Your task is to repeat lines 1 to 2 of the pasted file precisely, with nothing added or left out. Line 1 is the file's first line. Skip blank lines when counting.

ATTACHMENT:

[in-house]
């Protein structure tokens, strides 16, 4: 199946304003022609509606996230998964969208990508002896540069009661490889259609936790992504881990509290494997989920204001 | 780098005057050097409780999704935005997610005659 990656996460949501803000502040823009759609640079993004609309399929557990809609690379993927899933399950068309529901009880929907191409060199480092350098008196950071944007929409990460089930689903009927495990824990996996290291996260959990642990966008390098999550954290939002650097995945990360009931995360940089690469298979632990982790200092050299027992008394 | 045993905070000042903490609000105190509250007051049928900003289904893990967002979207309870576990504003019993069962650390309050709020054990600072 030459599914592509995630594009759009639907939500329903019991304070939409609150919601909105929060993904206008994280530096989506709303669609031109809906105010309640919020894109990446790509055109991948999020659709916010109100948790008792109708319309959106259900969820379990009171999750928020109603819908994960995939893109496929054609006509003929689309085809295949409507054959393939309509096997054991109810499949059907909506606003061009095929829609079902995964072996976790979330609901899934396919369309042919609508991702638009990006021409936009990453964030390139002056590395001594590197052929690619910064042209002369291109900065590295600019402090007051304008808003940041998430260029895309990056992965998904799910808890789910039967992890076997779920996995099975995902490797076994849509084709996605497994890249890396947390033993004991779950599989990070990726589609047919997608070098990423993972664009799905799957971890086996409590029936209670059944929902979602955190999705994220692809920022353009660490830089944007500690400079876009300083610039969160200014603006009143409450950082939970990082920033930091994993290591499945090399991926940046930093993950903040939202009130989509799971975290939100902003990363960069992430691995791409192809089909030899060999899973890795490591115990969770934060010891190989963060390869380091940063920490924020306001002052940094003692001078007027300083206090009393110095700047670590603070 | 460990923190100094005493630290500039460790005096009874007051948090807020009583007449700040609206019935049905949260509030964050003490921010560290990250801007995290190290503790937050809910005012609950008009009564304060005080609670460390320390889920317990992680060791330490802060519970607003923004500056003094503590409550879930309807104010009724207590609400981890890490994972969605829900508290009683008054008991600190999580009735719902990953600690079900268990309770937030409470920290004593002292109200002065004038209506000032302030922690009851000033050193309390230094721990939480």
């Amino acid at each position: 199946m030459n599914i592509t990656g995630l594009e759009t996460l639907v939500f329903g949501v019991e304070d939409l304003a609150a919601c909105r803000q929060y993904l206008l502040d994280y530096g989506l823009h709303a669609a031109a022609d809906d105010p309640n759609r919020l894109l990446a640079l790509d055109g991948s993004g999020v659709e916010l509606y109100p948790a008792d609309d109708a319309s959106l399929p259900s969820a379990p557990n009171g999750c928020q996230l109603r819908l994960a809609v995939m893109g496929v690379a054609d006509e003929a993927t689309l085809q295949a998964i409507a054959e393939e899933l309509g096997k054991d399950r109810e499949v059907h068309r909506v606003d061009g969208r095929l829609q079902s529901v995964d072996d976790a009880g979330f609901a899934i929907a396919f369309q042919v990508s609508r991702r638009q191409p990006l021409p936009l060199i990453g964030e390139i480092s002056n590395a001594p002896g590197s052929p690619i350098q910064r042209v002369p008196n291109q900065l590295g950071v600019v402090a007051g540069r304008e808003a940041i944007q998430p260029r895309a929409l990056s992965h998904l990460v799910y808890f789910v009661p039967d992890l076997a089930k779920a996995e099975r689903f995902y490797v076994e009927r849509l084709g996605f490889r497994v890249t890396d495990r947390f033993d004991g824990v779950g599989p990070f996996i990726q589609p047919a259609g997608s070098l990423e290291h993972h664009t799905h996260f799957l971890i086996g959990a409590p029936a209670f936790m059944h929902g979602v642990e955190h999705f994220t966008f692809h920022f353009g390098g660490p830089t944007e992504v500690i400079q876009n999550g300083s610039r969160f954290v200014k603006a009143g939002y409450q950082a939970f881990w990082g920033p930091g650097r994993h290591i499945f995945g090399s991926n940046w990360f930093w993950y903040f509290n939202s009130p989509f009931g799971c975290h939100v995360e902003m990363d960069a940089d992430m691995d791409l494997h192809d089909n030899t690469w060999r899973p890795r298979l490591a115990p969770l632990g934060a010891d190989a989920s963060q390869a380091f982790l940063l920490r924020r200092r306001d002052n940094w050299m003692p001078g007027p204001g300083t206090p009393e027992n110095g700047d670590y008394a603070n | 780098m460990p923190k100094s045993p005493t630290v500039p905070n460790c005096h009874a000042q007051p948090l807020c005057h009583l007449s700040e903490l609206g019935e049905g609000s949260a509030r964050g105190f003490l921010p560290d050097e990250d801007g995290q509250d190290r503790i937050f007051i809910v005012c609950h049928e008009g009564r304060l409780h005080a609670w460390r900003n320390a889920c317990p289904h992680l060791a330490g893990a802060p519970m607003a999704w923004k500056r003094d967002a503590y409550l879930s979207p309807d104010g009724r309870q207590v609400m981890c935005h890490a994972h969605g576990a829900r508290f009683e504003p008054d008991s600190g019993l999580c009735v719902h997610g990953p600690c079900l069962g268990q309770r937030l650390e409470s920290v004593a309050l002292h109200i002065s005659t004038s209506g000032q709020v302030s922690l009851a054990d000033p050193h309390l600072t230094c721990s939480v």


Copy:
[in-house]
């Protein structure tokens, strides 16, 4: 199946304003022609509606996230998964969208990508002896540069009661490889259609936790992504881990509290494997989920204001 | 780098005057050097409780999704935005997610005659 990656996460949501803000502040823009759609640079993004609309399929557990809609690379993927899933399950068309529901009880929907191409060199480092350098008196950071944007929409990460089930689903009927495990824990996996290291996260959990642990966008390098999550954290939002650097995945990360009931995360940089690469298979632990982790200092050299027992008394 | 045993905070000042903490609000105190509250007051049928900003289904893990967002979207309870576990504003019993069962650390309050709020054990600072 030459599914592509995630594009759009639907939500329903019991304070939409609150919601909105929060993904206008994280530096989506709303669609031109809906105010309640919020894109990446790509055109991948999020659709916010109100948790008792109708319309959106259900969820379990009171999750928020109603819908994960995939893109496929054609006509003929689309085809295949409507054959393939309509096997054991109810499949059907909506606003061009095929829609079902995964072996976790979330609901899934396919369309042919609508991702638009990006021409936009990453964030390139002056590395001594590197052929690619910064042209002369291109900065590295600019402090007051304008808003940041998430260029895309990056992965998904799910808890789910039967992890076997779920996995099975995902490797076994849509084709996605497994890249890396947390033993004991779950599989990070990726589609047919997608070098990423993972664009799905799957971890086996409590029936209670059944929902979602955190999705994220692809920022353009660490830089944007500690400079876009300083610039969160200014603006009143409450950082939970990082920033930091994993290591499945090399991926940046930093993950903040939202009130989509799971975290939100902003990363960069992430691995791409192809089909030899060999899973890795490591115990969770934060010891190989963060390869380091940063920490924020306001002052940094003692001078007027300083206090009393110095700047670590603070 | 460990923190100094005493630290500039460790005096009874007051948090807020009583007449700040609206019935049905949260509030964050003490921010560290990250801007995290190290503790937050809910005012609950008009009564304060005080609670460390320390889920317990992680060791330490802060519970607003923004500056003094503590409550879930309807104010009724207590609400981890890490994972969605829900508290009683008054008991600190999580009735719902990953600690079900268990309770937030409470920290004593002292109200002065004038209506000032302030922690009851000033050193309390230094721990939480």